As a very long time Linksys user I am not totally unhappy that the Linksys name is no longer part of the product designation.
We provide IT management and support to many SME businesses. Part of our management functions on behalf of our clients is to ensure value for money. From a Linksys aspect, in the past this meant a trade-off between value (low-cost - a Linksys benefit) and reliability and stability.
On the one hand, we continuously had to monitor and test firmware upgrades before implementation. On the other hand we have many clients still running netwrok VPNs on 6 year old BEFVP41 units with no outages at all due to the equipment...
With this experience in mind, we are anticipating that the Small Business Pro equipment is likely to be fully specified and tested, for which we will gladly recommend to our clients the higher prices commensurate with that reliability and stability.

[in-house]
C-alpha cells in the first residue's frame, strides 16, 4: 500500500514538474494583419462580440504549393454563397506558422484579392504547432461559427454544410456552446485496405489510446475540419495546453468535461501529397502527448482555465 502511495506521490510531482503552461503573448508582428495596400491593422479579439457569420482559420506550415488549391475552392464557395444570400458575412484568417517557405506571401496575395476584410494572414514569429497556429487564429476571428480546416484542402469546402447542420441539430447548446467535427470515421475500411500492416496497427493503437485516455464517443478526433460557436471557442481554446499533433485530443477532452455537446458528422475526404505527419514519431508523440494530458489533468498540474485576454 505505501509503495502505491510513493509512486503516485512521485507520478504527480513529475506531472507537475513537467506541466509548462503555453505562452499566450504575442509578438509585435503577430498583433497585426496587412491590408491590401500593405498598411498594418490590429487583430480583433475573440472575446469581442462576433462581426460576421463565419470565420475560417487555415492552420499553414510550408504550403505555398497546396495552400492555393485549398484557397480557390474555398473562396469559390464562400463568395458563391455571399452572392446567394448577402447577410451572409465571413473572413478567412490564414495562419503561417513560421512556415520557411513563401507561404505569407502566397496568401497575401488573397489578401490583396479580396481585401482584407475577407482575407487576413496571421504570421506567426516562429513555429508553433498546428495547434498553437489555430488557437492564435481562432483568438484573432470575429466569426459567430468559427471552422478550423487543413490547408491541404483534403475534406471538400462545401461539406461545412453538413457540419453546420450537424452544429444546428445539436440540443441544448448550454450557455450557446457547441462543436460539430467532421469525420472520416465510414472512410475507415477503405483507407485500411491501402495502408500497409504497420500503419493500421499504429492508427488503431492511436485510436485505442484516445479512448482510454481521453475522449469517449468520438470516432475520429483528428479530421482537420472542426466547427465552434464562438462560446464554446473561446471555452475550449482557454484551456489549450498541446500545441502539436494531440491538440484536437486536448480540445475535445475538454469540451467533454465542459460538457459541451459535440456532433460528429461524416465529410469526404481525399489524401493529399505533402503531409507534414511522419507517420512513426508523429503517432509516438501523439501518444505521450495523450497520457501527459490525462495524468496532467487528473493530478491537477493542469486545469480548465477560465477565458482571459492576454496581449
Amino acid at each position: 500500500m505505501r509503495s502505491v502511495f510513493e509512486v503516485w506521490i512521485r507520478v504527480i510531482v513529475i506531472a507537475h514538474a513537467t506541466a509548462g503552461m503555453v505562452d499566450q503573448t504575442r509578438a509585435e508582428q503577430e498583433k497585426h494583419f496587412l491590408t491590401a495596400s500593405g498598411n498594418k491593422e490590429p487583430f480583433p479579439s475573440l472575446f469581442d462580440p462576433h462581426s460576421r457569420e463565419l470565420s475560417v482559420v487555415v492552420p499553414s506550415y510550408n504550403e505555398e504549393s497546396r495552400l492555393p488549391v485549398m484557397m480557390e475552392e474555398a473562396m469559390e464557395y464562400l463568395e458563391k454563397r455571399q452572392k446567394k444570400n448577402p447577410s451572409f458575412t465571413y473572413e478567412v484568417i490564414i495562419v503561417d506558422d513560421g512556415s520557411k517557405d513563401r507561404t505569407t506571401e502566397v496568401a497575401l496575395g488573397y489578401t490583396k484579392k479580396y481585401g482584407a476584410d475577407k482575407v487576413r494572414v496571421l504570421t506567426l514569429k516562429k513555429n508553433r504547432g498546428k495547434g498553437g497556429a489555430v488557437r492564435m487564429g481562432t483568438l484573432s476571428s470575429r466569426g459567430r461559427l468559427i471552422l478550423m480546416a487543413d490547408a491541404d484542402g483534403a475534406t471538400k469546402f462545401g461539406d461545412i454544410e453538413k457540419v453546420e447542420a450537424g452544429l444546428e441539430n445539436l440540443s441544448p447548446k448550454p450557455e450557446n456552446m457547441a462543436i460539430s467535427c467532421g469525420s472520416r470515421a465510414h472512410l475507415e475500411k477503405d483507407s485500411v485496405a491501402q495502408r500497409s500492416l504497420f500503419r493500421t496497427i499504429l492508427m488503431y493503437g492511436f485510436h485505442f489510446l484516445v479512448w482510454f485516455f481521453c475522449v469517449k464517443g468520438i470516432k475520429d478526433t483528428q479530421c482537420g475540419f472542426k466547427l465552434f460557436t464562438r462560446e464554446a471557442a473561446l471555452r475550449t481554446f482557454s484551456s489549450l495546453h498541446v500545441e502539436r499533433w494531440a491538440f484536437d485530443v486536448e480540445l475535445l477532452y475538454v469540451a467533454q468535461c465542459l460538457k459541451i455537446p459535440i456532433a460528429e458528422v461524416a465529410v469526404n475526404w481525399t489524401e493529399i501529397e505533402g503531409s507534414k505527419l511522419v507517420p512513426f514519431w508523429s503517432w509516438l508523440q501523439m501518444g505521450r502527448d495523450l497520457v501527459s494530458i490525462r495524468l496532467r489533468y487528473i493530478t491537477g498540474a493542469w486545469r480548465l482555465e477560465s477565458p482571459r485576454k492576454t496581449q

From this perspective, we have tested the SA520 and the AP541N and the initial results are favorable - they appear to be an improvement on the Linksys RVS4000 and the RV042. Pricing is higher, but not exorbitantly so.
When looking at the switch pricing, however, I was unimpressed to find that the 24 port Gigabit switch is north of $1,300 - amost 3 times the price of the SRW2024.
I realize that pricing is a corporate decision by Cisco - and I have no doubt that they do not want to have their Small Business Pro series cannibalizing the corporate switch sales. However, we cannot recommend this to client management as it is excessive. Given that we set the standards for all of our clients (and ALL of our clients are currently using LInksys products as an exclusive standard - we do not permit any other networking equipment), our choice is difficult:
Do we stick with the Cisco Small Business Pro for the WAN aspects of client networks and evaluate other vendors for the LAN elements?
Given that we have been badly burned by both Linksys One and Microsoft ResponsePoint, we specifically no longer specify IP voice systems by network vendors, so any infrastructure-specific advantages in this regard are not an issue.
Any other perspectives on this?